Finally, the certainty of the potential values presented in this paper is mainly limited by three aspects:

1. 1.

The accuracy of the geoid model taken into account. In order to improve it, more terrestrial gravity data should be included in the geoid computation, especially in the vicinity of the selected IHRF stations;

2. 2.

the approximation used in Eq. (6) to transform from N to ζ, which could cause errors of several cm in mountain areas (Flury and Rummel 2009). An extensive approach (e.g. Flury and Rummel 2009; Sjöberg 2010) for the transformation should be evaluated in the future; and,

3. 3.

the transformation from N to ζ itself. More reliable W(P) could be obtain by computing a local quasigeoid model for each station.

## 5 Conclusions and Future Work

This contribution presents the five Argentinean stations that were selected to belong to the global reference network of the IHRF. These stations are named UNSA, OAFA, AGGO, UNPA and RIO2.

All these stations are continuously monitored to detect deformations of the reference frame and they are referred to the ITRS/ITRF to know with high-precision the geometric coordinates. It is desirable that OAFA would be included in the SIRGAS-CON network (Sánchez and Brunini 2009). Currently, UNSA, UNPA, OAFA and RIO2 are not connected to the local vertical datum (SRVN16; Piñón et al. 2016). The connection will be done in the future.

AGGO is a fundamental geodetic observatory where several geodetic techniques are co-located with absolute and superconducting gravity meters, enabling the connection between X, W and gravity.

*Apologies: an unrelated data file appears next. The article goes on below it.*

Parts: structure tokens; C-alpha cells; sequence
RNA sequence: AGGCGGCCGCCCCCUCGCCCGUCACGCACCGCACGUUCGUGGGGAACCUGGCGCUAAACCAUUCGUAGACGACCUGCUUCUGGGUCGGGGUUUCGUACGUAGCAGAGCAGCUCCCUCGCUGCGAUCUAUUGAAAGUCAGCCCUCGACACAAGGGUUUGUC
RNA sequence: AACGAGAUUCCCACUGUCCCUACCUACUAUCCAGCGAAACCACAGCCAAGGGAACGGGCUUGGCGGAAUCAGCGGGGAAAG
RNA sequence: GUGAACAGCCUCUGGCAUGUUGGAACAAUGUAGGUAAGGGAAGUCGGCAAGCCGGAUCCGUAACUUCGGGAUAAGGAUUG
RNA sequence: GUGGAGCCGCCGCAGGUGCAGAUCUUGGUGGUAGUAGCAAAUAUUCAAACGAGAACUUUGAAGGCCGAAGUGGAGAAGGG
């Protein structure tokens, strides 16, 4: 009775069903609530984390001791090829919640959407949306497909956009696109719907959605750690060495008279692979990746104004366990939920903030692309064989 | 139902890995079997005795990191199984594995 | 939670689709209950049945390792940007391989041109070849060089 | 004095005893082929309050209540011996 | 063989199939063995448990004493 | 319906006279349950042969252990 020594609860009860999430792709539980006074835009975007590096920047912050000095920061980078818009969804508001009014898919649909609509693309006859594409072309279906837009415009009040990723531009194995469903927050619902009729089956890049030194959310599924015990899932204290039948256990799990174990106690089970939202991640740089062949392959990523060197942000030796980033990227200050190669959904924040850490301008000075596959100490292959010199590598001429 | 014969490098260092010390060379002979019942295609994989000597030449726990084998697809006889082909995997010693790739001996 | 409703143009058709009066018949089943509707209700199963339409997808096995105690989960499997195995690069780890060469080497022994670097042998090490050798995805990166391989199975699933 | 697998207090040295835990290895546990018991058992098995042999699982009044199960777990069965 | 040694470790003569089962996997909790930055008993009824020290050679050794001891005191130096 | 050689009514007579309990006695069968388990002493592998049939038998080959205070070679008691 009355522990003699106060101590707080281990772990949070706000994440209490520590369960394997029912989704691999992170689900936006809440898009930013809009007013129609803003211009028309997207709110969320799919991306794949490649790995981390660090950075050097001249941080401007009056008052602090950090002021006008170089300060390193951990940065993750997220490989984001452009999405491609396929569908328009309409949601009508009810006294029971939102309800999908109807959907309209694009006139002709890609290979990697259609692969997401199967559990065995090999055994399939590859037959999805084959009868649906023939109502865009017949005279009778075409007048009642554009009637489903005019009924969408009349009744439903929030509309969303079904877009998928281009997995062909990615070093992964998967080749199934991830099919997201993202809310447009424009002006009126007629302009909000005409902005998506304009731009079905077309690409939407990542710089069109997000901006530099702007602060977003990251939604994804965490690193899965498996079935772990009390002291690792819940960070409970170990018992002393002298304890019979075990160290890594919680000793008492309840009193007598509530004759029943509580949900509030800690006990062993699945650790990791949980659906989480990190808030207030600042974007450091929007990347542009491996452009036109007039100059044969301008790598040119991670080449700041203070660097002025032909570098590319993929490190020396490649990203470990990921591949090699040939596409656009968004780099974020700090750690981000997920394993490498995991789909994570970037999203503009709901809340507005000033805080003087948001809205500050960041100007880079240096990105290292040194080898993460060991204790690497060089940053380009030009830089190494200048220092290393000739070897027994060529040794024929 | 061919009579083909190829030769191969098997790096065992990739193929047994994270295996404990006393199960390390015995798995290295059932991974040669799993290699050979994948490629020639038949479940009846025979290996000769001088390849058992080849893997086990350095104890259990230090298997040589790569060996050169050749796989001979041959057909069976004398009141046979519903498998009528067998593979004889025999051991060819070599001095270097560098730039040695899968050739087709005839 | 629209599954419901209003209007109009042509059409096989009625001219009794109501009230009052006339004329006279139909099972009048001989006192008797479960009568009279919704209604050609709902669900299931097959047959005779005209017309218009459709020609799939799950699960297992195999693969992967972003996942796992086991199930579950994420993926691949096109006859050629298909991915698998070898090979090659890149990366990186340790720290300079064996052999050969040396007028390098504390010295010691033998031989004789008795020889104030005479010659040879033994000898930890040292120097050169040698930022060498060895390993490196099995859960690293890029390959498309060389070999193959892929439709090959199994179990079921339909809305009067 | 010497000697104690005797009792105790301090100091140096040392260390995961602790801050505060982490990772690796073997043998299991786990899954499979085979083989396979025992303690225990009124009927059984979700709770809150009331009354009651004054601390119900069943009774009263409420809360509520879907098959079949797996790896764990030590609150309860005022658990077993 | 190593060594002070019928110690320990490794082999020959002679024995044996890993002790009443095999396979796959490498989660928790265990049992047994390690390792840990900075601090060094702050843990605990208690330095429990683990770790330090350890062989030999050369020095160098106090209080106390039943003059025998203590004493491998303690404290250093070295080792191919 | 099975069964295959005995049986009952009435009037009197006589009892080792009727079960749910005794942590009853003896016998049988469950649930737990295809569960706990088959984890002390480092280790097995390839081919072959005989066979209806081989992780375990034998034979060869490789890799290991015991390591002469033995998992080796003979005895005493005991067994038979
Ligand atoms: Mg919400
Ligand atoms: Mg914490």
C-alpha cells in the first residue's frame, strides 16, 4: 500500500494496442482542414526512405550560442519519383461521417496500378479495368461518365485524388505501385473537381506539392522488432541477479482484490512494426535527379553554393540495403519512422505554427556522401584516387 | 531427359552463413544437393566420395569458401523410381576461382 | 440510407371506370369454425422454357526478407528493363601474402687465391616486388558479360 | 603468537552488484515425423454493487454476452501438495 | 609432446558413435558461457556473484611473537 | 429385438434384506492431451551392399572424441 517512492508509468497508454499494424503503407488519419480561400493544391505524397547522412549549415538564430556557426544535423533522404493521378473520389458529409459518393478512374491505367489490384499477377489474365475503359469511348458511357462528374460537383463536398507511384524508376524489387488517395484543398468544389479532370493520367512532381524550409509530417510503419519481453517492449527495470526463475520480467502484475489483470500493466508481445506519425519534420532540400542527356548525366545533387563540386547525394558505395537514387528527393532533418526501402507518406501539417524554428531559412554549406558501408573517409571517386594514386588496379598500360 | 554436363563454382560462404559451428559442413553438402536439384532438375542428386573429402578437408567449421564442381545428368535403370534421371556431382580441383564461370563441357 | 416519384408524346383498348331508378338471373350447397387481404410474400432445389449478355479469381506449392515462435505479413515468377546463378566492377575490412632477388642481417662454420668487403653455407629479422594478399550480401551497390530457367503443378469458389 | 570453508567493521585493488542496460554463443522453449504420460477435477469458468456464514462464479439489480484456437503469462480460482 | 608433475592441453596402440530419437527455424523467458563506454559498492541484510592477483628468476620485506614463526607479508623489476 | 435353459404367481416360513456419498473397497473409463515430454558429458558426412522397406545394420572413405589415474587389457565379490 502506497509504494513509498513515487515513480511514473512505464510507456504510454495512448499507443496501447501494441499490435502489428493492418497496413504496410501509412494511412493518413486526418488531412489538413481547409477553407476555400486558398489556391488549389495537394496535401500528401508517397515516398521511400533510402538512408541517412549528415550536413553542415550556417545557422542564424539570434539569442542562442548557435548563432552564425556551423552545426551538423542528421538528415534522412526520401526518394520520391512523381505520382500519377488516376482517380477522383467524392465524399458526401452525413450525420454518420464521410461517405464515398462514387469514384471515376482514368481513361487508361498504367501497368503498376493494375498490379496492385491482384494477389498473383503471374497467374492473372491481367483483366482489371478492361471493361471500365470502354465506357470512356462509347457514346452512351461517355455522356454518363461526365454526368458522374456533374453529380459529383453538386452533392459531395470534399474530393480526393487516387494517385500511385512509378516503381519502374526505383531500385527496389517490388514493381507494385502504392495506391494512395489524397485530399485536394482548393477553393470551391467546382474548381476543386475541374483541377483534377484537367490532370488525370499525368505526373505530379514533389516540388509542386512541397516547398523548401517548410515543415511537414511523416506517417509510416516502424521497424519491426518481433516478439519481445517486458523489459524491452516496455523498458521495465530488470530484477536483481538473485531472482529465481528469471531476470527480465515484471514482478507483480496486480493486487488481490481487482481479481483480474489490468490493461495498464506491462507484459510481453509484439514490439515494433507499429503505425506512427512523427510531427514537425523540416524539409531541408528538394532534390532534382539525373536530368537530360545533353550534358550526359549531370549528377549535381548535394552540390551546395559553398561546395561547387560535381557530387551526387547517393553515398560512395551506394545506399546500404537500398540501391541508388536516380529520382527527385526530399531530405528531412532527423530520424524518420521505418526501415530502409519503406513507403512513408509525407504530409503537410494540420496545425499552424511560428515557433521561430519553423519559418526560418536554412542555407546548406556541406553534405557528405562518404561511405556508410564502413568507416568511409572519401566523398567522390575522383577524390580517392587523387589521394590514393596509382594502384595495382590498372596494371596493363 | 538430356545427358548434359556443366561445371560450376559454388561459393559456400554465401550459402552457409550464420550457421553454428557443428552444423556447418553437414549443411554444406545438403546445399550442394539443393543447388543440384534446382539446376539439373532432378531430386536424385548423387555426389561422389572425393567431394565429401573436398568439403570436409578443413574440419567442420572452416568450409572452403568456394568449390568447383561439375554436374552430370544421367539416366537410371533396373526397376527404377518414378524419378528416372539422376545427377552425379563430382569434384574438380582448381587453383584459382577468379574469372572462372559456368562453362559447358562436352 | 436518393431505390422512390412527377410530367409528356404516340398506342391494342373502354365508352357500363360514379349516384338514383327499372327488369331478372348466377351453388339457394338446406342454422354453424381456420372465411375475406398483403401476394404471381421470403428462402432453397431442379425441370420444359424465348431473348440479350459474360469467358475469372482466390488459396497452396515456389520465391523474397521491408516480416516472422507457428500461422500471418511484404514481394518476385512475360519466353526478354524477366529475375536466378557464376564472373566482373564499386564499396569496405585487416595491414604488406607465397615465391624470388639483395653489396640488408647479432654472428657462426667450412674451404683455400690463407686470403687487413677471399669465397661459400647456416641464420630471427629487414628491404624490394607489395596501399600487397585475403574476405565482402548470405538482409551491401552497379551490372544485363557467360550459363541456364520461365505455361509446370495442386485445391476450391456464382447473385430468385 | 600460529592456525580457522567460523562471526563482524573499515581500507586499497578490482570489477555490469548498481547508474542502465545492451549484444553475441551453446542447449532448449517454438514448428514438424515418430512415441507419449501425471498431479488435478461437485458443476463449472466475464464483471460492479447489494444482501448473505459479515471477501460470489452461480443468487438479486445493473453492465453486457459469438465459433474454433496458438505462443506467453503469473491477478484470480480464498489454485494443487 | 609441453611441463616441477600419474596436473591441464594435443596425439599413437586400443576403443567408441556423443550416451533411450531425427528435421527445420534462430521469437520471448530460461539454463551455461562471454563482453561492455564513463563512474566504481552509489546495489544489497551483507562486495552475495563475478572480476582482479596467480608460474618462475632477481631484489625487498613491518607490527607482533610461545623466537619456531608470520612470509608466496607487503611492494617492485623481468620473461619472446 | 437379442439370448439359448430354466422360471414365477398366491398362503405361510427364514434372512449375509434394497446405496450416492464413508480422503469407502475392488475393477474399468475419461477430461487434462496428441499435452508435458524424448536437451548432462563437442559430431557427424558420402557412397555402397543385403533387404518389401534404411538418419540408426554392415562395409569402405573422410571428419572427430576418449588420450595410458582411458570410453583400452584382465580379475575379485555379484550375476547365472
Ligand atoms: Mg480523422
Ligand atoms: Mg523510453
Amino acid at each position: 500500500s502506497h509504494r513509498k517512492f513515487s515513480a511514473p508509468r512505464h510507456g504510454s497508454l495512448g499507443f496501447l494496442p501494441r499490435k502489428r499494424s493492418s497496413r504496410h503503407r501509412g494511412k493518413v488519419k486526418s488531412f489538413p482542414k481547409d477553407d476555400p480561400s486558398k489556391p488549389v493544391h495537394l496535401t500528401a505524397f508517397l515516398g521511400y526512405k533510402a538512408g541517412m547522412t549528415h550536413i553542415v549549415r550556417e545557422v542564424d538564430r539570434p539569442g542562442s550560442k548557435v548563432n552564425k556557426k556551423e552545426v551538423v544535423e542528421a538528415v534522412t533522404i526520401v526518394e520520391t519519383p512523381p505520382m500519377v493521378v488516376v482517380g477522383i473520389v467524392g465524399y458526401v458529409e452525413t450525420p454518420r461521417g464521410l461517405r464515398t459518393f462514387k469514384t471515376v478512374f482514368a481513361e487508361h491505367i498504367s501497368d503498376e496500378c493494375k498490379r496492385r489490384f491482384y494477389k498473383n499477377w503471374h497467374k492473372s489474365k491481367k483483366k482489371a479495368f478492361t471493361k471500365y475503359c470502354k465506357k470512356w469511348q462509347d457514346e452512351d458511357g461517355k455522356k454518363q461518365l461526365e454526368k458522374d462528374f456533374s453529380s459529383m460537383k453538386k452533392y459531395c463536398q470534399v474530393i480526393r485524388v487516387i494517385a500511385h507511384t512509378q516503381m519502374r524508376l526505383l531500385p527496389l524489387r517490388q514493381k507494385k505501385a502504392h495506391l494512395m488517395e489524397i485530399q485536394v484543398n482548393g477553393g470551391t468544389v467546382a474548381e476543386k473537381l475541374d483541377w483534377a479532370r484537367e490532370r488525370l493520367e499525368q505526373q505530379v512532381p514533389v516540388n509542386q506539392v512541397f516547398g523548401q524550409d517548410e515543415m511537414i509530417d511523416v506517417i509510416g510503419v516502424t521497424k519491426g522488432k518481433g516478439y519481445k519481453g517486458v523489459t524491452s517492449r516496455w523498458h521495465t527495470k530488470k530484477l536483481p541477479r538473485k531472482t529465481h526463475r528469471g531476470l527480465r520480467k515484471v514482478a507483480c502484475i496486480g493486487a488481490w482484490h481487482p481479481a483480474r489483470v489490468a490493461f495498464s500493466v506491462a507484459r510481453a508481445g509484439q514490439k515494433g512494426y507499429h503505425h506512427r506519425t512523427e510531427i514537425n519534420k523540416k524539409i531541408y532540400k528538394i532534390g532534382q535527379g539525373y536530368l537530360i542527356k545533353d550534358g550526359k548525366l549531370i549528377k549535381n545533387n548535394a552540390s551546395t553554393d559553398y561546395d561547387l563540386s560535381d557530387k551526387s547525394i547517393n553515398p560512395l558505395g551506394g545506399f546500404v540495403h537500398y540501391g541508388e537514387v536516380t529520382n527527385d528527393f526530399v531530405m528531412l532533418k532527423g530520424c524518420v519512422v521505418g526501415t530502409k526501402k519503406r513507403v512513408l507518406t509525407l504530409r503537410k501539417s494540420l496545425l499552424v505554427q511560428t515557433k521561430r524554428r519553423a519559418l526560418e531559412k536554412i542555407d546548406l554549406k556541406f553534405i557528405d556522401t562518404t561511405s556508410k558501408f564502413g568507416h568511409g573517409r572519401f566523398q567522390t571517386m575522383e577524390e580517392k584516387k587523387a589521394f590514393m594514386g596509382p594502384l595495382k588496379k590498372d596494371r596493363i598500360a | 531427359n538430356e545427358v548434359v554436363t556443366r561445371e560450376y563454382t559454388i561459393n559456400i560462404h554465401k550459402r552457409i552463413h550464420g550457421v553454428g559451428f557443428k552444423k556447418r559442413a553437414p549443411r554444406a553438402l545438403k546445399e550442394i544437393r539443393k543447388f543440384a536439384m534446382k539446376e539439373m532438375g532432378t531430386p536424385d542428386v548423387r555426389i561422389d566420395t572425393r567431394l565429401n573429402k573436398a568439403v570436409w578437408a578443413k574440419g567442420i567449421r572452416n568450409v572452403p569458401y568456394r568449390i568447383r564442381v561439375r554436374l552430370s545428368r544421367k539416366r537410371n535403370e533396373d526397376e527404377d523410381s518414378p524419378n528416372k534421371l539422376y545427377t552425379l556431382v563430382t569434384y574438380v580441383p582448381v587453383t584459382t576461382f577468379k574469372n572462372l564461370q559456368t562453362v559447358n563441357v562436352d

Preliminary potential values were obtained for the stations selected. They were recovered from the existing geoid model for Argentina GEOIDE-Ar 16 without fitting it to GPS/Levelling benchmarks. Potential values were also derived from high-degree GGMs. Differences between models show that present GGMs are not accurate enough for the estimation of potential values of the selected stations in Argentina to integrate the IHRF.

For a precise transformation from geoid values to height anomalies, orthometric heights and gravity observations should be available for all stations. Moreover, two aspects should be evaluated in the future: (a) the transformation applied from geoid undulations to height anomalies, which could be not accurate enough; and (b) the gravity data around the stations. In this sense, homogeneously gravity data should be distributed around the IHRF reference stations up to 210 km (∼2) with a minimum accuracy of the gravity values of ±20 μGal, especially for those stations located in the Andes region (OAFA and UNSA).

As a consistent comparison of the obtained potential values, geopotential numbers should also be available from gravity and levelling surveys connected to the national vertical reference system (SRVN16).